Learning Arabic with Syrian Refugees

Startup Spotlight

NaTakallam has enabled Syrian refugees to teach Arabic to students around the world. It was one of the seven winners at the MIT Enterprise Forum Innovate for Refugees Competition in partnership with Zain and MBC Hope.


By Maya Sioufi


After graduating from Columbia University with a masters in international affairs, Lebanese-American Aline Sara who was born and raised in New York City, wanted to take Arabic classes to perfect her mother tongue. But the classes she found were either too expensive at $60 to $70 an hour or too intensive, consisting of semester long university programs.


With Syria falling apart under the effects of the gruesome war, 32-year-old Aline saw an opportunity in September 2014 to bring together educated Syrians in Lebanon, who suddenly found themselves jobless or not allowed to work legally, with students keen on acquiring Arabic skills.


“What if we hired Syrians who would accept to work for $10 an hour? It was a way to give them a dignifying job given the options they typically face in host nations,” says Aline.


Aline didn’t pursue her idea until February 2015 when she received an email from Columbia University about an entrepreneurship competition. She partnered with British-Iranian Reza Rahnema with a graduate dual degree from Sciences Po, Paris and Columbia, and submitted her idea. They made it to the second round but didn’t win. Shortly after, Aline was approached to apply for the World Bank’s Women Entrepreneurship Resilient Cities Competition. As they made it to the finals, the idea had to be launched in order to be eligible to win. And that’s how NaTakallam was established.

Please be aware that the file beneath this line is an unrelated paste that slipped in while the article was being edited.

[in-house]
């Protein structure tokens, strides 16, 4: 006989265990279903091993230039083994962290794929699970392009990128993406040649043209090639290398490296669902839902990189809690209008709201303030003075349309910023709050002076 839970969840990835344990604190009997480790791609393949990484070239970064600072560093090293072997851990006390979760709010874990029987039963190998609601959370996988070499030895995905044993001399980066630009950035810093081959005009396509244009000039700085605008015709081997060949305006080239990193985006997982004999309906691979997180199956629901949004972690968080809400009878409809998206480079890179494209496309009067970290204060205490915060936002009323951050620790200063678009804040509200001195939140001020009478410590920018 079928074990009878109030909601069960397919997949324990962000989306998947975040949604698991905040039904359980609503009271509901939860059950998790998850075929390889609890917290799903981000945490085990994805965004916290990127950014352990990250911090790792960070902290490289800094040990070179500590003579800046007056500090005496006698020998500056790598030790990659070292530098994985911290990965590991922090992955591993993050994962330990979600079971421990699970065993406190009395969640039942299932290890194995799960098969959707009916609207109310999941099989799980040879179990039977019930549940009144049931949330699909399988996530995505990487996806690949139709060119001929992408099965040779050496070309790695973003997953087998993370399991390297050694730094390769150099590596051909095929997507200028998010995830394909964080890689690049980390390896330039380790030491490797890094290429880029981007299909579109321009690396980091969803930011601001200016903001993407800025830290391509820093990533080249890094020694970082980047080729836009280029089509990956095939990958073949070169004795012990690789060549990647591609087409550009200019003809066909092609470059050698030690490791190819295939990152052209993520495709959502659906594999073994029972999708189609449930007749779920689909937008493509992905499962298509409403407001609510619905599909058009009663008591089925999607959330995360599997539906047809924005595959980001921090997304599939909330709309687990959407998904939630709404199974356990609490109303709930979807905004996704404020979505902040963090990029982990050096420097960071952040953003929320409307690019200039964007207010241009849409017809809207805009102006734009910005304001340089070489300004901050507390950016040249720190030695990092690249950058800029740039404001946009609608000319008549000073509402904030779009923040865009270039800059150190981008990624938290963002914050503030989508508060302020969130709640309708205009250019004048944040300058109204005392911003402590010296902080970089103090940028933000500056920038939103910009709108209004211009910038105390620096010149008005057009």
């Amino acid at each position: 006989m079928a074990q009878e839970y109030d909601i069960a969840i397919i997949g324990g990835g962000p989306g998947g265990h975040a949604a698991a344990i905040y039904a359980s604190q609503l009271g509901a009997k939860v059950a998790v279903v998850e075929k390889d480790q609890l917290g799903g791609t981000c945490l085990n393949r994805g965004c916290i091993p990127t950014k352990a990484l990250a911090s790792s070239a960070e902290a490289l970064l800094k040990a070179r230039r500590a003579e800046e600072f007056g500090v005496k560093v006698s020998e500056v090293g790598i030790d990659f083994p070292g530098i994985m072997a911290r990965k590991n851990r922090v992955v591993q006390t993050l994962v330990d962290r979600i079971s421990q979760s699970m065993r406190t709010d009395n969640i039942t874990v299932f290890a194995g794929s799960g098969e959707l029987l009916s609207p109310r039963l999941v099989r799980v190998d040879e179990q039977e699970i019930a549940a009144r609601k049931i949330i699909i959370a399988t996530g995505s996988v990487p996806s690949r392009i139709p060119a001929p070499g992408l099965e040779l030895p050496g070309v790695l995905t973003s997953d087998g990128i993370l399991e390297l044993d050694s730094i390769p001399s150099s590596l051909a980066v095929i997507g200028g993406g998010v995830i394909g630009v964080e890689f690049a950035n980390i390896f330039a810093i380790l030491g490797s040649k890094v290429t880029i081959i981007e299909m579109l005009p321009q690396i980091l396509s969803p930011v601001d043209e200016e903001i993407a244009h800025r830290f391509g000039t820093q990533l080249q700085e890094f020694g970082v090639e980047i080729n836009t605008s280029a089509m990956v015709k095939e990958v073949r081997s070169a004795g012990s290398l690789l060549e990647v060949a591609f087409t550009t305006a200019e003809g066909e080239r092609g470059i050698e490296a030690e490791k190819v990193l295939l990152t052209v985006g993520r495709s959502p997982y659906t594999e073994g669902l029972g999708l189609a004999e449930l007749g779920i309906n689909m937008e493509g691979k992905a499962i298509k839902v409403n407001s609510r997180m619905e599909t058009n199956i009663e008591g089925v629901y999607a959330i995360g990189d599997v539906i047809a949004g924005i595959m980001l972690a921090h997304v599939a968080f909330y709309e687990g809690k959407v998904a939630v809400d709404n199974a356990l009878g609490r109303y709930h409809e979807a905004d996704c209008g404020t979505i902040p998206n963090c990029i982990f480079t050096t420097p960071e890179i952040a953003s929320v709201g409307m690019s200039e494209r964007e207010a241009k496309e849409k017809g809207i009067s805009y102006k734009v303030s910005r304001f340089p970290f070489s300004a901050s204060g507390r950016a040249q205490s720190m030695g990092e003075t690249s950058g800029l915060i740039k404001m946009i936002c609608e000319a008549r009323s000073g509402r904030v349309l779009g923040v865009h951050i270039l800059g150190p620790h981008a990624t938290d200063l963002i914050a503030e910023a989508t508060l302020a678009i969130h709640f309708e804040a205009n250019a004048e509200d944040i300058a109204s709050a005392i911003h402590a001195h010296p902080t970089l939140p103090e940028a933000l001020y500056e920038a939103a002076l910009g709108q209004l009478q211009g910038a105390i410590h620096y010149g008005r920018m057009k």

“We didn’t win the competition as we had just started but the competition made us launch. We ended up having a website” says Aline. That summer, NaTakallam partnered with non-profit Sawa4Syria in Beirut and reached out to five Syrians to join their pilot project. Shortly after the pilot project, NaTakallam got picked up by key bloggers in the United States and the Huffington Post contacted them.


To date, the team of five is working with 30 refugees who are earning on average Lebanon’s minimum wage and are teaching Arabic to over 900 students. They aim to employ 100 refugees by the end of next year.


This month, NaTakallam is flying the head of the Arabic department at Cornell University, Dr Munther Younes,​ from the 14th till the 17th of December to provide a training to syrian refugees working with NaTakallam in order for them to offer students a proper curriculum that could be used for credit at other officially recognized language institutes and major universities around the world.


To reach out to the refugees, “we have personal contacts and the Syrians we work with have friends they refer to us” says Aline. They have partnered with Lebanese based non-profit NGO Arc En Ciel which supports Lebanon's most underprivileged and marginalized communities. Through Arac En Ciel, , NaTakallam pays the refugees. NaTakallam has also partnered with the International Rescue Committee and Jusoor, an NGO focused on supporting Syrian youth.


To reach out to students, NaTakallam has partnered with George Washington University, Swarthmore College, the University of Boston College, Northeastern and Tufts and is actively working on developing their university partnership front. . They are expecting to sign with Duke next semester. For now, the majority of their users are from the United States, Australia, France and the United Kingdom.


NaTakallam recently won the education-led prize at the MIT Enterprise Forum Innovate for Refugees Competition in partnership with Zain Group and MBC Hope. The organization is now joining SINGA, an incubator in Paris focused on refugees and will be adding a French version to the site. They are looking to expand their services to the European market as well as develop their strategy for Australia. “Eventually, we want to shift to other languages besides arabic and to other refugee communities such as in Congo and Ivory Coast” says Aline.


“Our long-term dream is to engage schools around the world to provide NaTakallam as an integrated tool to complement the classroom setting [enabling] intercultural exchange and awareness raising in a world in very much need of such type of interaction and understanding” she adds.